The Allegheny Democrat was a newspaper in Pittsburgh, Pennsylvania, published on a mostly weekly basis from 1824 to 1841. Founded in support of Andrew Jackson, it continued as a Democratic Party organ up to its eventual consolidation with the Pittsburgh Mercury.
Front page, 30 September 1834
|Founded||22 June 1824|
|Ceased publication||24 February 1841|
Coming off a series of brief and sometimes stormy newspaper editorships in South Central Pennsylvania, John McFarland established a new paper in 1824 with the express purpose of backing the candidacy of Andrew Jackson in that fall's presidential election. The first issue, published on Wood Street in downtown Pittsburgh, appeared on June 22 of that year under the title Allegheny Democrat, and Farmers' and Mechanics' Advertiser. After three years of promoting Jacksonism, McFarland died in 1827 at the age of 30.
Upon McFarland's death the Democrat passed to 22-year-old Leonard Shryock Johns, who would cover Jackson's ascension to the presidency in the election of 1828. The editorial tenure of Johns was marked by an uncritical advocacy of Jackson and his policies, and hostility to the president's bête noire, the United States Bank.
In late 1833, with subscriptions on the rise, Johns increased the publication frequency to semiweekly. He soon thereafter took a post as city alderman and for that reason offered the Democrat for sale, but with no politically compatible buyer forthcoming, retained possession of the paper and reverted it back to weekly publication. Eventually finding a purchaser in 1836, he retired from journalism to focus on his political and business career.
Succeeding Johns as owner and editor of the Democrat was Wilson F. Stewart, who promised to continue the paper's support of the national Democratic ticket and opposition to the accumulation of banking power. He appended "Workingmen's Advocate" to the title, indicating his sympathy for the Working Men's Party and the interests of laborers.
Stewart engaged in harsh rhetoric with competitors. One of his editorials provoked Zantzinger McDonald of The American Manufacturer, a rival Democratic sheet, to enter Stewart's office and point a pistol at him. Stewart either bravely fended off his foe or dropped to the floor in fear, depending on whose account is to be believed. On the possibility of a further encounter with McDonald, Stewart wrote, "I am ready in true Yankee fashion to knock the noise out of this sprig of nobility to the entire satisfaction of his friends...a native mechanic against one of the silk stocking nobility." Stewart gave his age at the time as 22.
Stewart sold out in April 1838, less than two years after he embarked on his turbulent journalistic enterprise. The ostensible buyer and new editor was William Jack, formerly connected with the Washington, Pennsylvania Examiner. Some of the local press suspected that the purchase was effected by federal officeholders who disliked Stewart's opposition to President Martin Van Buren's sub-treasury plan, but this notion was repudiated by Jack and by one of the supposed federal schemers, U.S. District Attorney Benjamin Patton.
In 1839, under the management of William Jack and John W. Shugert, the paper spawned a daily edition called the Daily Pittsburgher, while the weekly publication continued as such but under the new name Weekly Pittsburgher, and Allegheny Democrat. Shugert soon left and was replaced by William McElroy.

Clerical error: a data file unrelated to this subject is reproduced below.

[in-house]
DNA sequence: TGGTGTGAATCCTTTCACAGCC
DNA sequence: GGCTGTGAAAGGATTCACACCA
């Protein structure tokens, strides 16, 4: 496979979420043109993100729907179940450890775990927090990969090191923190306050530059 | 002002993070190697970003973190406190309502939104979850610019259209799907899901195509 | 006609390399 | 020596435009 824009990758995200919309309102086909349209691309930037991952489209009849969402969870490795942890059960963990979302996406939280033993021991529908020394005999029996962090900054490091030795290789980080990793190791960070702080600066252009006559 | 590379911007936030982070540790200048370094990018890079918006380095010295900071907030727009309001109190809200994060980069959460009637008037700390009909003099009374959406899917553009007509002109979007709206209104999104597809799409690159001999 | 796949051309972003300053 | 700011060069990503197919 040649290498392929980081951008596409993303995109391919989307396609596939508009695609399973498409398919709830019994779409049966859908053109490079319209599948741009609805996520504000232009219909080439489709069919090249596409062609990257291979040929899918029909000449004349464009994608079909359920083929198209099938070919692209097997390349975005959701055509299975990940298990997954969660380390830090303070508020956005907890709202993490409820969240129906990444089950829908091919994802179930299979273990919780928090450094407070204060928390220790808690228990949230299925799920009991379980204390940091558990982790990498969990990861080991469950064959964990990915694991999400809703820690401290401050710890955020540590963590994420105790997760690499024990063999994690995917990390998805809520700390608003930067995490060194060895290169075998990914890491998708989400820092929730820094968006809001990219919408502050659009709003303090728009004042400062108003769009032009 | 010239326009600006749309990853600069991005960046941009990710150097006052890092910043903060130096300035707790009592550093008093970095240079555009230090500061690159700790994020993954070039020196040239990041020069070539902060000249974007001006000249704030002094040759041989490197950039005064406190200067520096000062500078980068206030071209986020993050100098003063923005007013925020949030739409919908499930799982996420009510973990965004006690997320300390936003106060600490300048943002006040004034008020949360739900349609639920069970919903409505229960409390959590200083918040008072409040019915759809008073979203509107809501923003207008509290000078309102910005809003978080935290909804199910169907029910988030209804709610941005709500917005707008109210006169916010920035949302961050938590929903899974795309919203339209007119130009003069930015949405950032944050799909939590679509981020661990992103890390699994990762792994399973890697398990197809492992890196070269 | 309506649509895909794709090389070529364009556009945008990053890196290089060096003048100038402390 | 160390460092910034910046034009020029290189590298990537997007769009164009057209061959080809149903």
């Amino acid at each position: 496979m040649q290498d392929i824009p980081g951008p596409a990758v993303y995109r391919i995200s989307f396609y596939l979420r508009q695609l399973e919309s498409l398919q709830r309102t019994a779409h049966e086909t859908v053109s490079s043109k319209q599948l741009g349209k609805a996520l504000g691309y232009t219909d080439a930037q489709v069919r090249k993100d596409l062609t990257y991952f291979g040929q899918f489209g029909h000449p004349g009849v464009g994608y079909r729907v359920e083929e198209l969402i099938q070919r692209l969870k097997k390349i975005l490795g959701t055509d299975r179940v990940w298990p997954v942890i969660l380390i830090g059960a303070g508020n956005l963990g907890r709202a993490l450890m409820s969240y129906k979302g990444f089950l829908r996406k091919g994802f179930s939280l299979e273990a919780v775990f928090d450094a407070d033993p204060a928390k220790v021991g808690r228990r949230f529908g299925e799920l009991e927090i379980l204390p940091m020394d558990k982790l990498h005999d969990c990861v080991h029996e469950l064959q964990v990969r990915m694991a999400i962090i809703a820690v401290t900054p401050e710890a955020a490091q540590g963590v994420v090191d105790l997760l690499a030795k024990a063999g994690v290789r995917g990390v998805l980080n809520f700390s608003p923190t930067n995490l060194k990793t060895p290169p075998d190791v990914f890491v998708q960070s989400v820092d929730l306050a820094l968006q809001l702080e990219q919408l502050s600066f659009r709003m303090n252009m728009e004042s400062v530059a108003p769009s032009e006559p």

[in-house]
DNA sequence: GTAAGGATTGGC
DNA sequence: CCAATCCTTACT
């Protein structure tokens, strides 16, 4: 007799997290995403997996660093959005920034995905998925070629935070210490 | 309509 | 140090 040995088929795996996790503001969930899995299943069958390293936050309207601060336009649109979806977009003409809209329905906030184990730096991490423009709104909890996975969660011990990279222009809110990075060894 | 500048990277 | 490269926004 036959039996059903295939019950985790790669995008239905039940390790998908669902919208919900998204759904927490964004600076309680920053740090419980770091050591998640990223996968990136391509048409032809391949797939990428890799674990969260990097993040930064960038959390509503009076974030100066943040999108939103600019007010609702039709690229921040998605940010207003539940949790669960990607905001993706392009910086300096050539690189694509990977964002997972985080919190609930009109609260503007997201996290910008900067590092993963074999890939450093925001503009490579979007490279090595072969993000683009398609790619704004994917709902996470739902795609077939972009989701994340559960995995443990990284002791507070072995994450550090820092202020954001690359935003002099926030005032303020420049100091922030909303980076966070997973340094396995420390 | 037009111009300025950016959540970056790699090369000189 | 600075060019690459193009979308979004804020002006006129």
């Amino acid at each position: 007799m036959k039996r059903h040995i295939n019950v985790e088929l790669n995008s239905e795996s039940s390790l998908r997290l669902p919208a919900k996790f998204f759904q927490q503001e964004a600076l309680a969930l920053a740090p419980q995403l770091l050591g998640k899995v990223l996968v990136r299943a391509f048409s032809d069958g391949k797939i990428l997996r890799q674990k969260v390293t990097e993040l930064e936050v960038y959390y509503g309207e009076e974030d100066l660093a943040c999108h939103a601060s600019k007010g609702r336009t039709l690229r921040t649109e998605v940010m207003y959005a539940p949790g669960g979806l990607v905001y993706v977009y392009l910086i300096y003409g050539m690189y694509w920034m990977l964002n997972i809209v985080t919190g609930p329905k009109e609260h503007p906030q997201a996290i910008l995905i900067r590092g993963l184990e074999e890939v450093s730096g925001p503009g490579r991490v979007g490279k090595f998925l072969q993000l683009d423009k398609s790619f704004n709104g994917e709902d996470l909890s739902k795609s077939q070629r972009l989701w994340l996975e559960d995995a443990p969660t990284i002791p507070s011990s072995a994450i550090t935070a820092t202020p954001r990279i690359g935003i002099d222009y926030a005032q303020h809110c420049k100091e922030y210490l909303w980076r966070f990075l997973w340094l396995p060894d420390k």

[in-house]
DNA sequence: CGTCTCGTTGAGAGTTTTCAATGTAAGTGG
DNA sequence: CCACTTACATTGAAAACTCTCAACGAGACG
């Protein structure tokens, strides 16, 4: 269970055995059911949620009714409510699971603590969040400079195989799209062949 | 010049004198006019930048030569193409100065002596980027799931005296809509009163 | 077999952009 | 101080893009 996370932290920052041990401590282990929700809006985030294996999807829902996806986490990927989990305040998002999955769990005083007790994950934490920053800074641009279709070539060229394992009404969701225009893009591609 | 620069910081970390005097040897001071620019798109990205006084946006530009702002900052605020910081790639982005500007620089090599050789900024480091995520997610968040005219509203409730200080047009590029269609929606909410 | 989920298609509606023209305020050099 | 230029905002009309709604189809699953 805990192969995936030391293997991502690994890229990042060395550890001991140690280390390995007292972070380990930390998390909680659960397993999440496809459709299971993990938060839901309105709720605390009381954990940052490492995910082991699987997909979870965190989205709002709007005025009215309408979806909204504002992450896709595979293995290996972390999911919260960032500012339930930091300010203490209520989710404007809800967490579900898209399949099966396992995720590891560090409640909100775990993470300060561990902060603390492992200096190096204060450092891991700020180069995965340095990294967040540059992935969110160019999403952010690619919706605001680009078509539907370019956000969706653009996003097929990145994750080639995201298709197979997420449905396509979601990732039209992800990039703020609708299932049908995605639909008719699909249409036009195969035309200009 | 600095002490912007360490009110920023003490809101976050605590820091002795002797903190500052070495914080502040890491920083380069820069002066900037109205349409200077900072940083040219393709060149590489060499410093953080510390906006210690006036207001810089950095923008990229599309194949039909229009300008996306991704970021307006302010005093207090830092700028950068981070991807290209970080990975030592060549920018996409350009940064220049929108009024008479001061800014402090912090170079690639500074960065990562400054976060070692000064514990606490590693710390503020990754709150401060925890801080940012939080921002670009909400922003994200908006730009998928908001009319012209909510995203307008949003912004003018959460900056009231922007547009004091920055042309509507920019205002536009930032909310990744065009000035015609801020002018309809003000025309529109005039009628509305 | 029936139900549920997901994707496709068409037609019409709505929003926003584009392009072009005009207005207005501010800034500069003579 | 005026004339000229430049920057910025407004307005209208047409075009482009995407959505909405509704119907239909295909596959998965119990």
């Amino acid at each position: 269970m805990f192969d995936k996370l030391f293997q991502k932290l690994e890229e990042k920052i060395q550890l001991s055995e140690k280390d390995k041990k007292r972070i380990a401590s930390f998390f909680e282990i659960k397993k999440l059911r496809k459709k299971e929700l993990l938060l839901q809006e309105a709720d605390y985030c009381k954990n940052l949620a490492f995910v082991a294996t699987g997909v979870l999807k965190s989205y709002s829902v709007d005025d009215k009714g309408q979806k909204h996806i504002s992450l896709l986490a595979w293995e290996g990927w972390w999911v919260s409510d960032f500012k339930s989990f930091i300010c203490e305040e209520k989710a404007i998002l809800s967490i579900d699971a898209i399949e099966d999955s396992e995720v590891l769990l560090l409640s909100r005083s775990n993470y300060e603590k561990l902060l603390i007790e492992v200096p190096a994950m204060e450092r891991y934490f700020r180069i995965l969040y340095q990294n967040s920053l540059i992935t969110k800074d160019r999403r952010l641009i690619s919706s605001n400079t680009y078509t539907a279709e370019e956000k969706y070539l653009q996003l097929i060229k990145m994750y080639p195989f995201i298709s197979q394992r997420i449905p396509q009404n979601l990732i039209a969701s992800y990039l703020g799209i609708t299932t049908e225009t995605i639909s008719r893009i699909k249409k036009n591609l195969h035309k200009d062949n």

The Daily Pittsburgher was defunct by the end of 1840, and in February of the following year, its surviving weekly counterpart was purchased by William H. Smith, editor of a competing Democratic journal, the Pittsburgh Mercury. Smith merged the two papers to form the Pittsburgh Mercury and Allegheny Democrat and assured his readers that he would conduct it in the political spirit of its predecessors. The consolidation of the city's Democratic newspapers culminated in September 1842, when the Mercury and Democrat united with the American Manufacturer to create the Daily Morning Post and its weekly edition, the Weekly Mercury and Manufacturer. Eventually, as part of a blockbuster deal in 1927, the Pittsburgh Post-Gazette was born from the combination of the Post and the Gazette Times.
- Kehl, James A. (1956). Ill Feeling in the Era of Good Feeling: Western Pennsylvania Political Battles, 1815-1825. University of Pittsburgh Press. pp. 127–128.
- Kehl 1948, p. 72.
- "Died". Ohio Monitor. Columbus, OH. 25 August 1827. p. 3, col. 3.
aged 30 years
- Kehl 1948, pp. 74–80.
- "The Allegheny Democrat and Workingmen's Advocate". The Albany Argus. Albany, NY. 19 July 1836. p. 2, col. 3.
- Kehl 1948, pp. 72–73.
- "A Card". The Daily Pittsburgh Gazette. 7 August 1837. p. 2, col. 5.
- "[untitled]". The Daily Pittsburgh Gazette. 8 August 1837. p. 2, col. 1.
- "To the Point". The Daily Pittsburgh Gazette. 11 August 1837. p. 2, col. 1.
- Kehl 1948, p. 73.
- "[untitled]". The Pittsburgh Mercury. 25 April 1838. p. 3.
- "[untitled]". The Daily Pittsburgh Gazette. 25 April 1838. p. 2, cols. 2–3.
- "[untitled]". The Daily Pittsburgh Gazette. 4 May 1838. p. 2, col. 2.
- Wilson, Erasmus, ed. (1898). Standard History of Pittsburg, Pennsylvania. Chicago: H.R. Cornell & Co. p. 848.
- "About Daily Pittsburgher". Chronicling America. Library of Congress. Retrieved July 9, 2014.
- "[untitled]". Daily Advocate and Advertiser. Pittsburgh. 11 December 1840. p. 2, col. 4.
- "To the Patrons of the Mercury and of the Pittsburgher". The Pittsburgh Mercury and Allegheny Democrat. 3 March 1841. p. 2, col. 2.
- "Pittsburg Post Is Seventy-Five". The Fourth Estate. New York. 8 September 1917. p. 6, col. 2.
- "Mercury and Manufacturer". The American Manufacturer. Pittsburgh. 3 September 1842. p. 3, col. 1.
"Daily Morning Post". The American Manufacturer. Pittsburgh. 3 September 1842. p. 3, col. 1.
- Andrews, J. Cutler (1936). Pittsburgh's Post-Gazette: "The first newspaper west of the Alleghenies". Boston: Chapman & Grimes. p. 291.